FeedAPI and Drush: Refresh Your Feeds Faster


4 min read

Recently FeedAPI 1.7beta2 was released, and this new release has Drush support. Drush, in a nutshell, lets you handle your Drupal instance with standard unix command line tools (DRUpal SHell), and with Drush support now in FeedAPI, you can better control your feeds. In this post, I’ll introduce you to a way to refresh your feeds faster and more efficiently.

This method is only useful when your Drupal site runs on a VPS or a dedicated box, otherwise you cannot really use Drush at all. The script uses multiprocessing and starts refreshing four feeds at once. However, it’s not a true parallel since the next four feeds will only start refreshing after all of the four previous feeds are finished. You can also adjust the number of feeds that you’d like to start in a round. The script is basically an infinite loop, but don’t worry, it won’t eat up all your server resources. If all of your feeds can be refreshed in a short period of time (900 seconds, configurable), the script will wait a bit before it starts from the beginning again.

Imagine a similar solution in pure PHP. It would have to be really hackish because of the lack of parelell/multithreaded constructs in PHP. And needless to say, with this script you don’t have to worry about memory limits and timeouts (you can have a separate php conf for the command line environment).

Here is the script:

#! /bin/bash
# File:   feedapi.sh
# Author: Aron Novak
# Contact: [email protected]

# begin config

# if all the feeds are refreshed and min_iteration does not elapsed from the beginning of the iteration
# wait until then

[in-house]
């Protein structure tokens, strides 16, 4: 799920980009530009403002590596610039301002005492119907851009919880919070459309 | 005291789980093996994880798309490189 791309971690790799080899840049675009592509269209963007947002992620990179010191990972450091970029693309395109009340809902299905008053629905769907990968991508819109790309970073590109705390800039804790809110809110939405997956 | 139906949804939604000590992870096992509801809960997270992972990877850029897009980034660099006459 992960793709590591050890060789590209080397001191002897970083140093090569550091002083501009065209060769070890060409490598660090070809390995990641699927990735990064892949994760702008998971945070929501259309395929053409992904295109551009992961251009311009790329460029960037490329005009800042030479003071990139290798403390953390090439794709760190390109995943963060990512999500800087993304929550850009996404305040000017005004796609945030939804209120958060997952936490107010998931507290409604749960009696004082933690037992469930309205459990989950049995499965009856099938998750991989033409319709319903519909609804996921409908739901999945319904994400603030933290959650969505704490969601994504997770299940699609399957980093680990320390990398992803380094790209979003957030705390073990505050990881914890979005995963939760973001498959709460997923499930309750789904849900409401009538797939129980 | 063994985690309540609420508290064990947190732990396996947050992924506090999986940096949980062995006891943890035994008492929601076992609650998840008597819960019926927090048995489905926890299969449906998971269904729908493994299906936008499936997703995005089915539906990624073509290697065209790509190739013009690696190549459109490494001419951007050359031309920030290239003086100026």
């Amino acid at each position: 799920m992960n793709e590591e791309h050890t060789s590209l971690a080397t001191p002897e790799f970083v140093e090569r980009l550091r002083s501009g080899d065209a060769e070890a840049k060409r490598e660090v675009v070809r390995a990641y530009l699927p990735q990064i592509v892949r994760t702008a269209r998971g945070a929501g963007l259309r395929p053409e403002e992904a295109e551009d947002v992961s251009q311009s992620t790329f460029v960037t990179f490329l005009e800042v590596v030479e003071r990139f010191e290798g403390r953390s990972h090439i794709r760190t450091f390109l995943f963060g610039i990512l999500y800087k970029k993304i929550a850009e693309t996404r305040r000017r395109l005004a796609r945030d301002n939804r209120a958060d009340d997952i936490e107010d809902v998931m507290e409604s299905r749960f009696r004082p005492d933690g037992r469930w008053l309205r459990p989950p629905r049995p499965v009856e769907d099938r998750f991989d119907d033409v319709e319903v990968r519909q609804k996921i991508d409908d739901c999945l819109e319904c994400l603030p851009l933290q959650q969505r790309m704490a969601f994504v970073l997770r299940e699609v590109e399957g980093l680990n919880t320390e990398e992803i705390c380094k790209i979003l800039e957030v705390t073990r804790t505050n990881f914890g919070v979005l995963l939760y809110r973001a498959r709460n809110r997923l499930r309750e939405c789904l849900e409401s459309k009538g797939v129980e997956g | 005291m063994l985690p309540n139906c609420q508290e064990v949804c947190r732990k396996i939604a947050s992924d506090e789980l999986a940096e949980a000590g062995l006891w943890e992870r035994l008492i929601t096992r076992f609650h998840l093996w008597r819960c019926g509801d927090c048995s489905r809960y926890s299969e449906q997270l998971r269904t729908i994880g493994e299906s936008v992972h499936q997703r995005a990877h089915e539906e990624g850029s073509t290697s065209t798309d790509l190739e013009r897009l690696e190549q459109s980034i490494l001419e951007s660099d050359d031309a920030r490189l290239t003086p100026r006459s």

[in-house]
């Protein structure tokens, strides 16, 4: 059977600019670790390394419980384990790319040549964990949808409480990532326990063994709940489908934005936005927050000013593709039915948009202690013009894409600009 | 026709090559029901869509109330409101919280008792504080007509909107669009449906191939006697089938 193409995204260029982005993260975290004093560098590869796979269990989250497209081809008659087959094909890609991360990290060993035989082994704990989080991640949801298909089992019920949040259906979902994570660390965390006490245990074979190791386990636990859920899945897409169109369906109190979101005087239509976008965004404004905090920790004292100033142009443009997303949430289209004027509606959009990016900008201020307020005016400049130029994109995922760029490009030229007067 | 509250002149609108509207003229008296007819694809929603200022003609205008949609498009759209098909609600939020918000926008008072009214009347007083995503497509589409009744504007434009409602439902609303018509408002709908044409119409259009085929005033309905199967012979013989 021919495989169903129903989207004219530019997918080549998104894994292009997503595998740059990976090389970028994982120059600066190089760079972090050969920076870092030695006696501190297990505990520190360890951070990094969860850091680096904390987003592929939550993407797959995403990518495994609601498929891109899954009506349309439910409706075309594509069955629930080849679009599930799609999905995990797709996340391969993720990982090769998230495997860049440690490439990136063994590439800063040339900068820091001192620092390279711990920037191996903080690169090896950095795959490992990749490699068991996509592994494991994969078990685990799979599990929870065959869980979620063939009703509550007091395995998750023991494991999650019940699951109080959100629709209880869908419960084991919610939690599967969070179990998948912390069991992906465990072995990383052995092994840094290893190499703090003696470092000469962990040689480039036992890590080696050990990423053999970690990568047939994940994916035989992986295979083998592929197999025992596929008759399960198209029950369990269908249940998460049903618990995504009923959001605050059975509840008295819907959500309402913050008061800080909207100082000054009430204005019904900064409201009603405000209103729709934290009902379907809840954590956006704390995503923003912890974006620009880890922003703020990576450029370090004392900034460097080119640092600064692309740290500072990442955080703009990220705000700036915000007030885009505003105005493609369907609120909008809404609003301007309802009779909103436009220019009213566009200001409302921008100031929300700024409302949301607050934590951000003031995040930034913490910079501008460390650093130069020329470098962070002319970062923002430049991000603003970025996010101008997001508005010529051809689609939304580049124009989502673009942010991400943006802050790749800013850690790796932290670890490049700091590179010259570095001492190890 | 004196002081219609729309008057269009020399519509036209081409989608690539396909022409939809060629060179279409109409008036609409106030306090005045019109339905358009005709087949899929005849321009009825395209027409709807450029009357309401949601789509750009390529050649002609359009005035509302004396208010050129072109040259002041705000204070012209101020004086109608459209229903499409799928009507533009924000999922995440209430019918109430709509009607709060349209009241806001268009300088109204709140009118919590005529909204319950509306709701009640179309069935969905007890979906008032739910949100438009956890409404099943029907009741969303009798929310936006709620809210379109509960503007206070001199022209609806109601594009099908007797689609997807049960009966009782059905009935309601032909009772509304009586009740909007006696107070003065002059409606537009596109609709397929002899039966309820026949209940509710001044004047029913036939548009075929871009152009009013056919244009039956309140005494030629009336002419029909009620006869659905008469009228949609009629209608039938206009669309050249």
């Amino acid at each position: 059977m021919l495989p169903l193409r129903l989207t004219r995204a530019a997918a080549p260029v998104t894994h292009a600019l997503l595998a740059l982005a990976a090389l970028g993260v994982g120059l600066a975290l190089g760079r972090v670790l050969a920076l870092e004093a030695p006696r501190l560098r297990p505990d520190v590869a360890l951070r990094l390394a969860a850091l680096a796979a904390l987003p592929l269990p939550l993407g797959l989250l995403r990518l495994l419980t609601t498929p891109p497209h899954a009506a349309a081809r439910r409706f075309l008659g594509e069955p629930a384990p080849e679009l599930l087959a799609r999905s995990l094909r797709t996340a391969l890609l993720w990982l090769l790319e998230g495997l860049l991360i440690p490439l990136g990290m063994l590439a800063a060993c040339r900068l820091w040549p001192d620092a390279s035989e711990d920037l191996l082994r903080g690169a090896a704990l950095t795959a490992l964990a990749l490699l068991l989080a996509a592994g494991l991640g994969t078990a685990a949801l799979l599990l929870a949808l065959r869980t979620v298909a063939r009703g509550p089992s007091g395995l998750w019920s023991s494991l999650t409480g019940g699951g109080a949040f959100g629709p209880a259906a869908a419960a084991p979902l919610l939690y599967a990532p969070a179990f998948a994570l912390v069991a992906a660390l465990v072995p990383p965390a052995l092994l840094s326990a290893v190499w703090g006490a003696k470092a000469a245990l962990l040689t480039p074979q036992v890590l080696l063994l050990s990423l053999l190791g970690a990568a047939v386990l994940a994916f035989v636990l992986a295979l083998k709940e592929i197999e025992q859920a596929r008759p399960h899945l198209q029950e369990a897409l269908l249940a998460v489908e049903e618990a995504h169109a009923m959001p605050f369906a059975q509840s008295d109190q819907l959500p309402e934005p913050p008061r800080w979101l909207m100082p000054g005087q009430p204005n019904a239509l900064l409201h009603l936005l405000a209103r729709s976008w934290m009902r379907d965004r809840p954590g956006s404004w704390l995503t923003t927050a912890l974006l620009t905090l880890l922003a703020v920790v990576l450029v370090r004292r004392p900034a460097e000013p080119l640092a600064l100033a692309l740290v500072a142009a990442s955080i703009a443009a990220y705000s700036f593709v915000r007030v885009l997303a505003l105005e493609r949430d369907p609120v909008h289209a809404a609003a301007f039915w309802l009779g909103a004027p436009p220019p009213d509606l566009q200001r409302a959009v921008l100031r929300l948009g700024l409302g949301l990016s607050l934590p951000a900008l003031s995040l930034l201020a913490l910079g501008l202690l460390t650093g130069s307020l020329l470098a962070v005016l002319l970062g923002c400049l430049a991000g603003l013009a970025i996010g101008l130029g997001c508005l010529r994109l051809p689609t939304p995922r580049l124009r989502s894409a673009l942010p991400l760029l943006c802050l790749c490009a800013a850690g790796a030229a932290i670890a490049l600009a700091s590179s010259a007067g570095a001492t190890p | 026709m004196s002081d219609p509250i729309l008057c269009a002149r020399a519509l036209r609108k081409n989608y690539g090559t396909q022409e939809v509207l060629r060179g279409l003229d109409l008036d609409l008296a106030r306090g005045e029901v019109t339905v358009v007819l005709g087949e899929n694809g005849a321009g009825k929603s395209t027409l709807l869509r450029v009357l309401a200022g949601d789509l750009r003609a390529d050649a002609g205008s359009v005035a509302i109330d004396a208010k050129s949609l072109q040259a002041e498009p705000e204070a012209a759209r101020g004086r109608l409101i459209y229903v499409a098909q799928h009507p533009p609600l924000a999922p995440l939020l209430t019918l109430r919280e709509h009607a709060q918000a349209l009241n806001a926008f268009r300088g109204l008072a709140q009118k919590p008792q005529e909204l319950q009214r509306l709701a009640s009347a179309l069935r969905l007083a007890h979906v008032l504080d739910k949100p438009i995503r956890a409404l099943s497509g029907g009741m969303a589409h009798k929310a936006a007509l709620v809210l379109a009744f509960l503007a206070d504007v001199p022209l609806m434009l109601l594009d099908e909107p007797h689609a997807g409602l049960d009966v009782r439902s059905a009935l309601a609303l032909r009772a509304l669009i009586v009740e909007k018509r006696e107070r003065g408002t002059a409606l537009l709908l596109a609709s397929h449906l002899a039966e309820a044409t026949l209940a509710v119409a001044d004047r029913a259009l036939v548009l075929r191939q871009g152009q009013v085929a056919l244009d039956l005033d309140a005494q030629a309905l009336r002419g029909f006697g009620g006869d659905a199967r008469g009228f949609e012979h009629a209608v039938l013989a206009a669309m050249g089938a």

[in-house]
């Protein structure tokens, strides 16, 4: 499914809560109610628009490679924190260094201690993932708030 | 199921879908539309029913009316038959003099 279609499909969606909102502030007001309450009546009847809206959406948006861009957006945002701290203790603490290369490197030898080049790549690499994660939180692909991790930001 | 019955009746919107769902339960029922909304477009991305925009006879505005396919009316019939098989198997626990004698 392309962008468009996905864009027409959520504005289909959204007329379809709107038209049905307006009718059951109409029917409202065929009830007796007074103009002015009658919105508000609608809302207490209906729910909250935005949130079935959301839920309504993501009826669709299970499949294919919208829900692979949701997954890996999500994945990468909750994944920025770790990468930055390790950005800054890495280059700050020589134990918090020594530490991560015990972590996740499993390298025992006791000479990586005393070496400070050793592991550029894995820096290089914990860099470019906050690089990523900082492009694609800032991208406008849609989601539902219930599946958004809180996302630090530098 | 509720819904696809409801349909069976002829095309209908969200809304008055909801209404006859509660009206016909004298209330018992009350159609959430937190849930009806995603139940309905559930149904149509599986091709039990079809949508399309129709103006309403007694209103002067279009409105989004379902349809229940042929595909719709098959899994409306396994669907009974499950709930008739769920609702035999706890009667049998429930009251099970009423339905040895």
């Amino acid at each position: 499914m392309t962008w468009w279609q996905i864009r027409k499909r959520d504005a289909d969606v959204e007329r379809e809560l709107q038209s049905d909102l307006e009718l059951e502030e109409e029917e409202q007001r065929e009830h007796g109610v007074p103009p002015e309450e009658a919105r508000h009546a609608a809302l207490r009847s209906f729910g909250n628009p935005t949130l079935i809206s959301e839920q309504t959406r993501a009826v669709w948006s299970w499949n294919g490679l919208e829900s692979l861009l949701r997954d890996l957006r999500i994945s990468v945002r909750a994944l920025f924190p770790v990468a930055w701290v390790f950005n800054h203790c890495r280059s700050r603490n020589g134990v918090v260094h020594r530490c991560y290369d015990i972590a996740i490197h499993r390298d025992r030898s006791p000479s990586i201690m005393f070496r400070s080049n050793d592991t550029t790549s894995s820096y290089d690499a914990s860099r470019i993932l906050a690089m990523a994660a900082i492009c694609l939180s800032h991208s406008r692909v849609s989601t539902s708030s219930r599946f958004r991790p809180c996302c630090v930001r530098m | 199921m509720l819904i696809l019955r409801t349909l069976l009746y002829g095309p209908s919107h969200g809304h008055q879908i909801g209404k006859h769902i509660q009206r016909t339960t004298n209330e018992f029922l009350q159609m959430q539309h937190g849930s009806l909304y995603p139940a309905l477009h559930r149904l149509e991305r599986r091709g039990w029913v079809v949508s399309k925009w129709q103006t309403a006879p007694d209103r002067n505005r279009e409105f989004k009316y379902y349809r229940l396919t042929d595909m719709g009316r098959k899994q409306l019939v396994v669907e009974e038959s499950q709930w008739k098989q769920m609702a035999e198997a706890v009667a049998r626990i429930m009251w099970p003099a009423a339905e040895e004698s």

# start to refresh $paralell feed at one round

## end config, do not modify below unless you know what to do

# check for sane parameter
if [ -z $1 ]; then
  echo "Usage: ./feedapi.sh /path/to/drupal_instance/"
  exit 1
cd $1
command_avail=`drush  | grep "feedapi refresh" | wc -l`
if [ ! $command_avail -eq 1 ]; then
  echo "The directory is not a Drupal instance or FeedAPI Drush commands are not available."
  exit 1

# become a daemon
if [ "x$2" != "x--" ]; then
  $0 $1 -- 1> /dev/null 2> /dev/null &
  exit 0

while [ 1 ]
  start=`date +%s`
  for nid in `echo "SELECT f.nid FROM feedapi f NATURAL JOIN node n WHERE n.status = 1" |drush sql cli| grep ^[0-9]`
    already=`ps aux | grep drush | grep $nid`
    if [ -z "$already" ]; then
      drush feedapi refresh $nid 2> /dev/null 1> /dev/null &
      i=`expr $i + 1`
    if [ $i -eq $paralell ]; then
      end=`expr $paralell - 1`
      for p in `seq 0 $end`
        wait ${pids[$p]}
  end=`date +%s`
  elapsed=`expr $end - $start`
  if [ $elapsed -lt $min_iteration ]; then
    sleep `expr $min_iteration - $elapsed`

It’s simple, right? With Drush and FeedAPI, you can really have fine-grained control over your feeds. For example, if you replace the SQL in the script above, you could filter out some of the feeds or restrict the refresh to a specific content-type.

The script switches to daemon mode when running, which means that you get back the prompt and you can logoff, the script will run in the background. And don’t forget to comment out hook_cron() in feedapi.module — it’s no longer neccessary.

Finally, you don’t want to try this on a shared hosting environment — I bet the administrator would terminate the script quickly : ) This method is meant for large FeedAPI deployments with VPS or dedicated boxes.

This post is also available in Hungarian.

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